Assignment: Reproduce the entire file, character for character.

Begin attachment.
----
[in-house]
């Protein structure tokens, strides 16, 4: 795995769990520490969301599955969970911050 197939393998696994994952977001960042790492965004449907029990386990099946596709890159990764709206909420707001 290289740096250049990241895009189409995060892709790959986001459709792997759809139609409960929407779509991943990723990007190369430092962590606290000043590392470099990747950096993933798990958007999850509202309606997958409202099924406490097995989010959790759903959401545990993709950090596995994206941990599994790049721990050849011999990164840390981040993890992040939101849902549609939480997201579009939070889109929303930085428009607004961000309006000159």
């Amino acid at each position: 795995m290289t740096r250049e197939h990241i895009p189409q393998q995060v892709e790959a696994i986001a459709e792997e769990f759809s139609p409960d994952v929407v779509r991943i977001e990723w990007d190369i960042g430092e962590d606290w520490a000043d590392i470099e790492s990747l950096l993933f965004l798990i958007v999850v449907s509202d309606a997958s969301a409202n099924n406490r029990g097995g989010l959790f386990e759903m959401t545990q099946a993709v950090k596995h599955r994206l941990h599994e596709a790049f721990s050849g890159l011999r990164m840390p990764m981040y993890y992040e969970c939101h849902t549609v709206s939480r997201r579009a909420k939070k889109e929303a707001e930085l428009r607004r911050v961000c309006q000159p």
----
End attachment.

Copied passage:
[in-house]
């Protein structure tokens, strides 16, 4: 795995769990520490969301599955969970911050 197939393998696994994952977001960042790492965004449907029990386990099946596709890159990764709206909420707001 290289740096250049990241895009189409995060892709790959986001459709792997759809139609409960929407779509991943990723990007190369430092962590606290000043590392470099990747950096993933798990958007999850509202309606997958409202099924406490097995989010959790759903959401545990993709950090596995994206941990599994790049721990050849011999990164840390981040993890992040939101849902549609939480997201579009939070889109929303930085428009607004961000309006000159």
């Amino acid at each position: 795995m290289t740096r250049e197939h990241i895009p189409q393998q995060v892709e790959a696994i986001a459709e792997e769990f759809s139609p409960d994952v929407v779509r991943i977001e990723w990007d190369i960042g430092e962590d606290w520490a000043d590392i470099e790492s990747l950096l993933f965004l798990i958007v999850v449907s509202d309606a997958s969301a409202n099924n406490r029990g097995g989010l959790f386990e759903m959401t545990q099946a993709v950090k596995h599955r994206l941990h599994e596709a790049f721990s050849g890159l011999r990164m840390p990764m981040y993890y992040e969970c939101h849902t549609v709206s939480r997201r579009a909420k939070k889109e929303a707001e930085l428009r607004r911050v961000c309006q000159p």